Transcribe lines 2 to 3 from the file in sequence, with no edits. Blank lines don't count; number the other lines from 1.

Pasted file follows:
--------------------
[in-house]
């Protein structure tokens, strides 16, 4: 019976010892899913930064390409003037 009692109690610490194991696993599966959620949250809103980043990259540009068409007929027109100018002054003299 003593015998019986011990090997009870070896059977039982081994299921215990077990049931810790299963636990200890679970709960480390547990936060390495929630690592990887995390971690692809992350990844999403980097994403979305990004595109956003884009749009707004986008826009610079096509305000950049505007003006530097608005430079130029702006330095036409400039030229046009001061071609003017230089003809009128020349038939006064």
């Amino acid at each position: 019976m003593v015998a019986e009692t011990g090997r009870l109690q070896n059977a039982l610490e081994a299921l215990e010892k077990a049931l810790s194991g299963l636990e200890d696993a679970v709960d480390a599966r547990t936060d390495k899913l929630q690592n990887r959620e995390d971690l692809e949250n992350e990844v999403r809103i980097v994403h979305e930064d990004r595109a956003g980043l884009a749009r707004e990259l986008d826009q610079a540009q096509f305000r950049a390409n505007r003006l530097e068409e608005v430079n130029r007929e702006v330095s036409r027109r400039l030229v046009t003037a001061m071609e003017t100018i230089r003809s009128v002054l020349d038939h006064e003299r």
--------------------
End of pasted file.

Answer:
């Protein structure tokens, strides 16, 4: 019976010892899913930064390409003037 009692109690610490194991696993599966959620949250809103980043990259540009068409007929027109100018002054003299 003593015998019986011990090997009870070896059977039982081994299921215990077990049931810790299963636990200890679970709960480390547990936060390495929630690592990887995390971690692809992350990844999403980097994403979305990004595109956003884009749009707004986008826009610079096509305000950049505007003006530097608005430079130029702006330095036409400039030229046009001061071609003017230089003809009128020349038939006064």
């Amino acid at each position: 019976m003593v015998a019986e009692t011990g090997r009870l109690q070896n059977a039982l610490e081994a299921l215990e010892k077990a049931l810790s194991g299963l636990e200890d696993a679970v709960d480390a599966r547990t936060d390495k899913l929630q690592n990887r959620e995390d971690l692809e949250n992350e990844v999403r809103i980097v994403h979305e930064d990004r595109a956003g980043l884009a749009r707004e990259l986008d826009q610079a540009q096509f305000r950049a390409n505007r003006l530097e068409e608005v430079n130029r007929e702006v330095s036409r027109r400039l030229v046009t003037a001061m071609e003017t100018i230089r003809s009128v002054l020349d038939h006064e003299r």